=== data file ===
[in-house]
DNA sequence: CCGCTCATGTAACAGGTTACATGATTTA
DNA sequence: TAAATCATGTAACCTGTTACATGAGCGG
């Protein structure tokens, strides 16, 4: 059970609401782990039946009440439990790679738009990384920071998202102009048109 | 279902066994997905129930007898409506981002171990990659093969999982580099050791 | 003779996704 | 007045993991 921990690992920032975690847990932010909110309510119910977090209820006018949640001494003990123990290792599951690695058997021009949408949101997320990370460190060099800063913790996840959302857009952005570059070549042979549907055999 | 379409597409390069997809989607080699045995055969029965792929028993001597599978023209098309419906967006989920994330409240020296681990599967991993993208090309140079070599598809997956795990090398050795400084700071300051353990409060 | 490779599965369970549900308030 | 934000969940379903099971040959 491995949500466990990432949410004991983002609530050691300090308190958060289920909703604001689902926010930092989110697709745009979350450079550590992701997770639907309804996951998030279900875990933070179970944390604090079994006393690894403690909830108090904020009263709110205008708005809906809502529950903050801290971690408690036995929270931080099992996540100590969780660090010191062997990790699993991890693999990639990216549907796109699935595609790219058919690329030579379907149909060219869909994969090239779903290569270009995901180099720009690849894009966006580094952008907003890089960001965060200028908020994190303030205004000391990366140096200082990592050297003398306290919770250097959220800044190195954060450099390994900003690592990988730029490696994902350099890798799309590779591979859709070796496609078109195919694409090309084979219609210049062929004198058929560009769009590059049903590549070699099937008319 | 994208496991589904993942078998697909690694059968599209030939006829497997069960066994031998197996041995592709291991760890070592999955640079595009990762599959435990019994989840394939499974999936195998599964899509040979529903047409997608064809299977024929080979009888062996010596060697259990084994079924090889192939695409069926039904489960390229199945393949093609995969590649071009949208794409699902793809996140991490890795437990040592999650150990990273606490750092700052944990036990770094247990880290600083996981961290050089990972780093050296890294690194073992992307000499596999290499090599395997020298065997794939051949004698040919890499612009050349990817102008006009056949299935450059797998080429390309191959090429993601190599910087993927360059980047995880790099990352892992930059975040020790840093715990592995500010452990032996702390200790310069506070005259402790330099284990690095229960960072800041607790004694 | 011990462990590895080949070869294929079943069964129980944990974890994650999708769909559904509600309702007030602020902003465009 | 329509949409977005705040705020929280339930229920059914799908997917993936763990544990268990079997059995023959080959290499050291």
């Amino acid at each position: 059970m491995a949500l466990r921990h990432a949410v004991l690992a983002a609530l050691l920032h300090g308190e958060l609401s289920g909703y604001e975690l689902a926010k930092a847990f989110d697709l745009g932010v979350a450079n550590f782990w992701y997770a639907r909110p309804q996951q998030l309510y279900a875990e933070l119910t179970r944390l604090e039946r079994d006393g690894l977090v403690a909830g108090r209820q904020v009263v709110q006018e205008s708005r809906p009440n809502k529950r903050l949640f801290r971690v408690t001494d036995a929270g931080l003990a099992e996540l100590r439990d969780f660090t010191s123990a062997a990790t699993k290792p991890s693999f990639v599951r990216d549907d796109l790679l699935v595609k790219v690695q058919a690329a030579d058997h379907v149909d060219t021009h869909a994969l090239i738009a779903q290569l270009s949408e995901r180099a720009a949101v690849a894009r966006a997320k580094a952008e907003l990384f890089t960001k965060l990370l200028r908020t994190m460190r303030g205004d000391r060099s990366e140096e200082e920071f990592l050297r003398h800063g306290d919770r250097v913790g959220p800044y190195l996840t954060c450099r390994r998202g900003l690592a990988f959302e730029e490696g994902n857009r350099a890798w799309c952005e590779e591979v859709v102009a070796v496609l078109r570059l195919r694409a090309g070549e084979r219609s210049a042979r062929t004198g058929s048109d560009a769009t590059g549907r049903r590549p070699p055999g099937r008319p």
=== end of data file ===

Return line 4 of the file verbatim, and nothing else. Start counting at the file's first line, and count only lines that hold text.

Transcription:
């Protein structure tokens, strides 16, 4: 059970609401782990039946009440439990790679738009990384920071998202102009048109 | 279902066994997905129930007898409506981002171990990659093969999982580099050791 | 003779996704 | 007045993991 921990690992920032975690847990932010909110309510119910977090209820006018949640001494003990123990290792599951690695058997021009949408949101997320990370460190060099800063913790996840959302857009952005570059070549042979549907055999 | 379409597409390069997809989607080699045995055969029965792929028993001597599978023209098309419906967006989920994330409240020296681990599967991993993208090309140079070599598809997956795990090398050795400084700071300051353990409060 | 490779599965369970549900308030 | 934000969940379903099971040959 491995949500466990990432949410004991983002609530050691300090308190958060289920909703604001689902926010930092989110697709745009979350450079550590992701997770639907309804996951998030279900875990933070179970944390604090079994006393690894403690909830108090904020009263709110205008708005809906809502529950903050801290971690408690036995929270931080099992996540100590969780660090010191062997990790699993991890693999990639990216549907796109699935595609790219058919690329030579379907149909060219869909994969090239779903290569270009995901180099720009690849894009966006580094952008907003890089960001965060200028908020994190303030205004000391990366140096200082990592050297003398306290919770250097959220800044190195954060450099390994900003690592990988730029490696994902350099890798799309590779591979859709070796496609078109195919694409090309084979219609210049062929004198058929560009769009590059049903590549070699099937008319 | 994208496991589904993942078998697909690694059968599209030939006829497997069960066994031998197996041995592709291991760890070592999955640079595009990762599959435990019994989840394939499974999936195998599964899509040979529903047409997608064809299977024929080979009888062996010596060697259990084994079924090889192939695409069926039904489960390229199945393949093609995969590649071009949208794409699902793809996140991490890795437990040592999650150990990273606490750092700052944990036990770094247990880290600083996981961290050089990972780093050296890294690194073992992307000499596999290499090599395997020298065997794939051949004698040919890499612009050349990817102008006009056949299935450059797998080429390309191959090429993601190599910087993927360059980047995880790099990352892992930059975040020790840093715990592995500010452990032996702390200790310069506070005259402790330099284990690095229960960072800041607790004694 | 011990462990590895080949070869294929079943069964129980944990974890994650999708769909559904509600309702007030602020902003465009 | 329509949409977005705040705020929280339930229920059914799908997917993936763990544990268990079997059995023959080959290499050291």